A New Documentary Shows How Vets Are Using Weed and Ayahuasca to Treat PTSD
Approximately 20 vets take their own lives every day. Could using ayahuasca and weed to treat mental illness improve that statistic?
Courtesy Luc Côté / From Shock to Awe
In the years since 9/11, just under 3 million military service members have deployed overseas—mostly to Iraq and Afghanistan—with many more in active reserves. Recent data shows us that one out of every five Iraq and Afghanistan veterans experience either major depression or post-traumatic stress disorder (PTSD). Even more glaring is the alarming rate of suicidality in the veteran community—the estimated stat is 20 suicides a day.
While mental health professionals and researchers continue to wade through potential solutions for these staggering mental health outcomes, some vets have decided to take treatment into their own hands. In a new documentary film, From Shock to Awe, director Luc Côté and Janine Sagert, a clinical psychologist, follow combat vets and their families as they heal from post-traumatic stress disorder with the assistance of psychedelics and cannabis.
Two of the US Army vets featured in the film—Airborne MP Mike Cooley, and Infantry Matt Kahl—both now retired, found that the conventional treatment from the doctors at the Veterans Administration provided more damage than respite. As Colorado residents with access to medical marijuana, they started using weed to better manage their PTSD symptoms.
The film captures several of Kahl’s and Cooley’s most mundane yet intimate moments: getting their children ready for school in the morning or driving around town running errands, and it’s painfully obvious to viewers how intensely they struggle with these activities. Things that might not seem like a big deal—the noise of passing cars, for example—are jarring and even triggering for them.
When they’re shown smoking cannabis, however, the calming and mood-lifting effects seem remarkable and instantaneous. As the film progresses, though, so does their self-treatment. They find that their PTSD symptoms—which ranged from insomnia and crippling mood swings to constantly being on guard, even just sitting around at home—are better managed with the shamanic brew ayahuasca, a plant medicine that contains the psychedelic DMT that was discovered by people indigenous to the amazon rainforest in South America.
To clarify, Kahl and Cooley began taking ayahuasca because symptom relief wasn't enough. They saw potential for a deeper transformation—an opportunity to address the underlying trauma that drove their symptoms. “I was so numb to everything going on,” Cooley tells me, “but with the healing these [alternative] meds brought, we now have our lives ahead of us, to build the love in our family and to help anyone to better understand these awe-inspiring wonders.”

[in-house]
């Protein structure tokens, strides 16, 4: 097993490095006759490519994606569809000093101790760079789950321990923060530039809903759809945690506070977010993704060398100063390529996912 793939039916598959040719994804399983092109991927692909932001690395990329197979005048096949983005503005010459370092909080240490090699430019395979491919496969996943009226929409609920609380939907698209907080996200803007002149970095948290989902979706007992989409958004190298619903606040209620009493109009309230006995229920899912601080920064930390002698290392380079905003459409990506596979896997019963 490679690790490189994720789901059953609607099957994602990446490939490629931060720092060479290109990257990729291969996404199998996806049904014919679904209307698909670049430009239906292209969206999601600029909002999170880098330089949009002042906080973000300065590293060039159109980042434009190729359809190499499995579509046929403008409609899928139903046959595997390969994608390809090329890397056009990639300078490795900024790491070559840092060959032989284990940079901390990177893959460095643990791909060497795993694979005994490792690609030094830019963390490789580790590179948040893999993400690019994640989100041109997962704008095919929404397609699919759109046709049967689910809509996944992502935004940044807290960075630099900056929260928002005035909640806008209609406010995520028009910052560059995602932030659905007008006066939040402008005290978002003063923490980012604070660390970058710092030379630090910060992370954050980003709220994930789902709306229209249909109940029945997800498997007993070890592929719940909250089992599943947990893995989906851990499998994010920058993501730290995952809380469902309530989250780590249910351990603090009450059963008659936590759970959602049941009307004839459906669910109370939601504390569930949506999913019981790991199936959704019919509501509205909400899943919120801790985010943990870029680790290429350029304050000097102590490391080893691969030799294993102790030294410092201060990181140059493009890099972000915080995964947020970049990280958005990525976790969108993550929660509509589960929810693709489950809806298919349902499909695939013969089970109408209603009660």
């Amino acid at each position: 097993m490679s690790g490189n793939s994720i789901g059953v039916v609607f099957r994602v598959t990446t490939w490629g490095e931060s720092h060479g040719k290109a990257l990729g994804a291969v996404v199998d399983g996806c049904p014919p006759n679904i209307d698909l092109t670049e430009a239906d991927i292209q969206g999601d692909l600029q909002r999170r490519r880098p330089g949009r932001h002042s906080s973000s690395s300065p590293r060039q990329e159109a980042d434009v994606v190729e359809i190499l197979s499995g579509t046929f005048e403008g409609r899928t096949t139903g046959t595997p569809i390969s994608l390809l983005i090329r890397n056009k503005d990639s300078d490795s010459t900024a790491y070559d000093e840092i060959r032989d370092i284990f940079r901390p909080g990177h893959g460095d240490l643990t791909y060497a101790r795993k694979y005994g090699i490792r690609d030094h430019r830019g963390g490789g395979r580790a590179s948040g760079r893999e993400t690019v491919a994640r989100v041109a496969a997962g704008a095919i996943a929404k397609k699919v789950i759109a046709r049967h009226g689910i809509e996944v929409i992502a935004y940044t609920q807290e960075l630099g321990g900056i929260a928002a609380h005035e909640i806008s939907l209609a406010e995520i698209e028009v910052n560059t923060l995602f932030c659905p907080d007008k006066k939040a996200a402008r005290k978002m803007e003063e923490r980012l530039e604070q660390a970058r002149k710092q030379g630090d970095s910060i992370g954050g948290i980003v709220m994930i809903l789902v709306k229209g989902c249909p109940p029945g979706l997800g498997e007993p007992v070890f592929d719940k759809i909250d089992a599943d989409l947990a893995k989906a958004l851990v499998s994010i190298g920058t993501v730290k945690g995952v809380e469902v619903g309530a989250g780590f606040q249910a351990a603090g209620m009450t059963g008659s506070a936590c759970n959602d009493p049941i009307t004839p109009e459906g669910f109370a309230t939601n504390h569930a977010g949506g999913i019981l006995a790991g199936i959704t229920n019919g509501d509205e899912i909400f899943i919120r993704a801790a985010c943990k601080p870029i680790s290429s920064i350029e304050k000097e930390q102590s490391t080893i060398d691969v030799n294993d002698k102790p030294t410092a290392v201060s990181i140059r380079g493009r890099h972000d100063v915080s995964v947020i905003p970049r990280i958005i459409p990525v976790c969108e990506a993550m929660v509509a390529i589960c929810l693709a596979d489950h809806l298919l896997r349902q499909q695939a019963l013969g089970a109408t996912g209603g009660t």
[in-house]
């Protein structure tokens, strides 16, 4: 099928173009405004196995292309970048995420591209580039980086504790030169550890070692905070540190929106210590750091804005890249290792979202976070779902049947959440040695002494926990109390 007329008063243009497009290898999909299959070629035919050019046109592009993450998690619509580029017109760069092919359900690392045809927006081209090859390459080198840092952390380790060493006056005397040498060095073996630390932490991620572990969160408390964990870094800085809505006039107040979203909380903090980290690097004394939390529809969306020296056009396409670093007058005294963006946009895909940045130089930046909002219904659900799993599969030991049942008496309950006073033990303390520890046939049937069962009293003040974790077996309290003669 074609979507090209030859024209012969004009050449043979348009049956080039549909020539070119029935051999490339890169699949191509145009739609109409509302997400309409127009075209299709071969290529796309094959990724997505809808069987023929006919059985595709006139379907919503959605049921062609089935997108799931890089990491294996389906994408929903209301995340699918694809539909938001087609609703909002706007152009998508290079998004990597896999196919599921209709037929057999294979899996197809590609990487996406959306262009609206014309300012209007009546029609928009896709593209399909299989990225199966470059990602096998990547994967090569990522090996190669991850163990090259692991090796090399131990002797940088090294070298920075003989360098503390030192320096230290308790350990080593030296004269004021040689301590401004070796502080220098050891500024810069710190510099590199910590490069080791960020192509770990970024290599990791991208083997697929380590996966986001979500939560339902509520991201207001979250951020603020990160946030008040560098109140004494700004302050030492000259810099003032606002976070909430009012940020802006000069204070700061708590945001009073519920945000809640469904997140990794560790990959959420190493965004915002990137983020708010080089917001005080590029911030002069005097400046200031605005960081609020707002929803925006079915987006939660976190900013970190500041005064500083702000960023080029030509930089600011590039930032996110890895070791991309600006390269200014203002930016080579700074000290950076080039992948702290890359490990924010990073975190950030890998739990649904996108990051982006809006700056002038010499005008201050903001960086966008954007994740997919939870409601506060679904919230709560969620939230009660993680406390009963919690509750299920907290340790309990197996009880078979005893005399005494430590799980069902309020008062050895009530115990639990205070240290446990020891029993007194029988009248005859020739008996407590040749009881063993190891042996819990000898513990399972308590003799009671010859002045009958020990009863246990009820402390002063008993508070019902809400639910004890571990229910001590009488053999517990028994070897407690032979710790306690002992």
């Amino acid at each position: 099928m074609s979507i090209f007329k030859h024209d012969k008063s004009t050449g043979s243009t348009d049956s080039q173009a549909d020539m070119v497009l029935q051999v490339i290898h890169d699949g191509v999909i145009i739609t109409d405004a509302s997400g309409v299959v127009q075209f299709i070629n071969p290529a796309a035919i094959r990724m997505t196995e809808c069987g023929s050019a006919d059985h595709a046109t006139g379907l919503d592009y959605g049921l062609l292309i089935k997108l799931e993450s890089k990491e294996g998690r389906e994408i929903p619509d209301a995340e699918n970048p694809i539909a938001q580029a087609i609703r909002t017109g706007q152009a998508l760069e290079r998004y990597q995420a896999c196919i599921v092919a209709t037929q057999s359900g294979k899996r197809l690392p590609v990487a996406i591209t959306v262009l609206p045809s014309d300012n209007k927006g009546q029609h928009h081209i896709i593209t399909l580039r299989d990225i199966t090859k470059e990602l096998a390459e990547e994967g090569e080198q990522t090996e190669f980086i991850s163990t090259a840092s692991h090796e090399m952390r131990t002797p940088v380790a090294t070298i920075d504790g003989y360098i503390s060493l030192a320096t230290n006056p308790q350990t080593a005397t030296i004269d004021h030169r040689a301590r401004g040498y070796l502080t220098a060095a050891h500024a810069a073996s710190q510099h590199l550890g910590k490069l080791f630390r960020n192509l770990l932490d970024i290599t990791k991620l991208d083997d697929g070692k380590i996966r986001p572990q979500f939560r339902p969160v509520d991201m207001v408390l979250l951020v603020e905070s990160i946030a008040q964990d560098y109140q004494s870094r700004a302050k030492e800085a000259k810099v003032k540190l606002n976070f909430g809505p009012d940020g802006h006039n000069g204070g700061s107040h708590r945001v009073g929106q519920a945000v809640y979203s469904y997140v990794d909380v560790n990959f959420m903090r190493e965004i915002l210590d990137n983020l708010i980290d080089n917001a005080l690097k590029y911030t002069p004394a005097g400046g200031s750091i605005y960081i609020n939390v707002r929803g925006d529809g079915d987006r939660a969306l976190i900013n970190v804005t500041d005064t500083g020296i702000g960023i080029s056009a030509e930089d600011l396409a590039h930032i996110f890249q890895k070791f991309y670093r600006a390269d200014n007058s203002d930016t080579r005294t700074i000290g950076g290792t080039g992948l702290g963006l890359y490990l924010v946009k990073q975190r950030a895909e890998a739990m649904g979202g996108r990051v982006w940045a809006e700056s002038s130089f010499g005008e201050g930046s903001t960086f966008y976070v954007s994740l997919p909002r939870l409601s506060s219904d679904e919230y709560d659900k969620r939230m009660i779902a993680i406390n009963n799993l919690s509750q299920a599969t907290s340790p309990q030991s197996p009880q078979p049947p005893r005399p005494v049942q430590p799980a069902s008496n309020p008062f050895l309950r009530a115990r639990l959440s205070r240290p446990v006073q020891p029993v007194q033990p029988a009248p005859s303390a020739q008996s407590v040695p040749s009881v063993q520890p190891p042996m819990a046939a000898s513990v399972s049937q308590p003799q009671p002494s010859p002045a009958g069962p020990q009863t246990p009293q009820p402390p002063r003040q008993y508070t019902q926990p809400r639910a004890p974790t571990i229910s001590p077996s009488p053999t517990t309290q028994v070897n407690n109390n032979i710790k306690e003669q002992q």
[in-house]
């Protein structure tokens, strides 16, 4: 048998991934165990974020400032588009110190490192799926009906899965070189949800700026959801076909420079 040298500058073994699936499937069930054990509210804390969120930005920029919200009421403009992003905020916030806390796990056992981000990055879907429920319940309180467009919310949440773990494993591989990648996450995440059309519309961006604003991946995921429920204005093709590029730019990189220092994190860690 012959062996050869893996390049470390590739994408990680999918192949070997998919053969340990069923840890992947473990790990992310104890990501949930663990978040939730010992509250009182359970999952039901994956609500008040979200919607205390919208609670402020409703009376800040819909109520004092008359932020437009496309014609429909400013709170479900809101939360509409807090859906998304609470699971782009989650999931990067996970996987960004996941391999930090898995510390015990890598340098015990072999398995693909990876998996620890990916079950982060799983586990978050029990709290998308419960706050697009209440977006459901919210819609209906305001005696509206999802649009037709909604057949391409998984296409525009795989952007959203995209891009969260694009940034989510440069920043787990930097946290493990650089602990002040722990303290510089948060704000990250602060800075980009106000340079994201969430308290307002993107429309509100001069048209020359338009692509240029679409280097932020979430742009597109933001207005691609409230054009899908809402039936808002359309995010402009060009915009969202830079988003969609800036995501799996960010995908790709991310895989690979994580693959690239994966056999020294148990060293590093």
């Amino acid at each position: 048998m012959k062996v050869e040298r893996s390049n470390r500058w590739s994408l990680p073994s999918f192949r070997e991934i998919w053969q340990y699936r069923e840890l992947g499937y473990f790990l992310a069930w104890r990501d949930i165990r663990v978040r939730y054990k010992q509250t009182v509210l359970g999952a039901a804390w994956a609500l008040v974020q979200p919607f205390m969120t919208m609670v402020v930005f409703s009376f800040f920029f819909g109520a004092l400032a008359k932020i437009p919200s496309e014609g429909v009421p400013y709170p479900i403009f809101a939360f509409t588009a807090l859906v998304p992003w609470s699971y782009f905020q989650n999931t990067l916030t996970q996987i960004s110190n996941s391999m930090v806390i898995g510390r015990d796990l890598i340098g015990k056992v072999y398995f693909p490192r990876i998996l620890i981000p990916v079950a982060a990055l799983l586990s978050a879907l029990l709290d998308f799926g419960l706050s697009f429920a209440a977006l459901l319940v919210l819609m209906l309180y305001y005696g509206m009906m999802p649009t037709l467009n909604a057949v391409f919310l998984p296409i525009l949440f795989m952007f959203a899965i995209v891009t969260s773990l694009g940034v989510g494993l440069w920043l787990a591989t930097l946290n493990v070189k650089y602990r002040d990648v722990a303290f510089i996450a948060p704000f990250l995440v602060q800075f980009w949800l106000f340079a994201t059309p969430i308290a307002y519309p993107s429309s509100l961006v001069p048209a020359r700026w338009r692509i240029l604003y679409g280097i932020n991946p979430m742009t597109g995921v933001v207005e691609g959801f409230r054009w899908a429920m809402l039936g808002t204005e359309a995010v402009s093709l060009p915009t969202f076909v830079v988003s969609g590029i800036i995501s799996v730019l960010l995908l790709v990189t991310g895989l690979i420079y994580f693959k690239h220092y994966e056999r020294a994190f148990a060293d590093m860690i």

Instead of heading below the equator to trek through the jungle, they boarded a plane to central Florida where the Soul Quest Church operates quasi-legal ceremonies using ayahuasca as their religious sacrament.
“Vets over the years have been learning from each other about how to use cannabis or plant-based medicine as an alternative to psychiatric medication,” says Sue Sisley, an Arizona-based psychiatrist who has discussed the potential benefits of cannabis in veterans with chronic, treatment-resistant PTSD at the film's events and panels. She's currently conducting a first-of-its-kind randomized, placebo-controlled, triple-blind pilot study on the topic.
“What’s portrayed in the movie is impressive but not everyone has that kind of transformation,” she tells me. “For a lot of people, it’s a treacherous or harrowing experience that may even worsen their PTSD. But that’s exactly why we need a variety of treatment options.” Sisley tells me that while these drugs show potential, she’d never just advocate for the self-treatment of cannabis or ayahausca by vets.
Still, a full year after taping for film, Kahl and Cooley maintain that trading prescription meds for cannabis and ayahuasca has been a game-changer. “I can choose to grow or choose to ignore. These [alternative] medicines show that it’s a daily if not moment-by-moment choice that we have,” Kahl says.
There are Veterans Day screenings of From Shock to Awe in New York City, Oakland, San Francisco, Austin, Los Angeles, and 17 other cities and the film’s producers will continue to organize smaller screenings in the coming weeks. (We’ll update this story with any upcoming information on streaming options.)
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